Quinoa, pronounced as “Keen-wah” has been a staple in many South American homes for thousands of years, but has only really surfaced in other countries during the past decade. Since the gluten-free lifestyle trend hit the scene in 2013, it only seemed appropriate that the gluten-free ancient grain, quinoa, finally made its debut in pantries across the globe. Many health enthusiasts have dubbed this Andean Mountain treasure a superfood because of its various health benefits and extraordinary protein content, which also makes it the perfect addition to any vegan diet.
While this grain may have a great reputation in the health food sector, many low carb dieters have one question on their minds. Is quinoa an exception to keto diet rules or should it be written off from the menu entirely?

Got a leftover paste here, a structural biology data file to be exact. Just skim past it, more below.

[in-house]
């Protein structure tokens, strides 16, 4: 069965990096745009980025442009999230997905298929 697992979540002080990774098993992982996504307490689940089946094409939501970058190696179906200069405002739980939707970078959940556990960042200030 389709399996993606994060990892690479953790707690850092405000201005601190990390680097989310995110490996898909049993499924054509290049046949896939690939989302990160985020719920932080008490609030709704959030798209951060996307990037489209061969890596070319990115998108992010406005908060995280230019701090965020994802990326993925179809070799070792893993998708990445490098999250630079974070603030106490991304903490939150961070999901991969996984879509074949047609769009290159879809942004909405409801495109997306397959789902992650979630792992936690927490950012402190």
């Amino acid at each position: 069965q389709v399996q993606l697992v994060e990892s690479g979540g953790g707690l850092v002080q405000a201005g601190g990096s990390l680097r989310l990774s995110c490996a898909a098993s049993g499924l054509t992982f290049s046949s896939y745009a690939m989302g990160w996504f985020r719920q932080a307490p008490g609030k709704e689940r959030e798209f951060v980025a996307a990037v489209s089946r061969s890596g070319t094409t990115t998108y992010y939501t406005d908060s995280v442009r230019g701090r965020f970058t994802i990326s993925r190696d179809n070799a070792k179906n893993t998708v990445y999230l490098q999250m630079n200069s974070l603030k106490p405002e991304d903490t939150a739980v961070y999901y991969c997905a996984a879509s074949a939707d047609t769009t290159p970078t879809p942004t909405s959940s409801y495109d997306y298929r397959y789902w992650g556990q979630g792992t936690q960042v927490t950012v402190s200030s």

Is Quinoa A Grain Or Seed?
In a world where peanuts are considered legumes and tomatoes are classified as a fruit, it’s not surprising that there is confusion around the classification of quinoa. Quinoa is a seed that is harvested from the Chenopodium quinoa or Goosefoot plant, which is native to the Andes Mountains. Typically, whole grains and cereal grains like barley and oats are derived from different types of grass, not plants. However, in the nutrition world and according to the Oldways Whole Grain Council, quinoa is quantified as a whole grain, or “pseudocereal.” What this term means is that while quinoa may have a similar nutrient profile to whole grains and is commonly eaten and prepared the same way, in a botanical sense, it is neither a grass nor a true whole grain. It is actually closely related to spinach, beets, and chard – both the leaves and grains of the Chenopodium quinoa plant are edible.
Nutritional Value And Carbs In Quinoa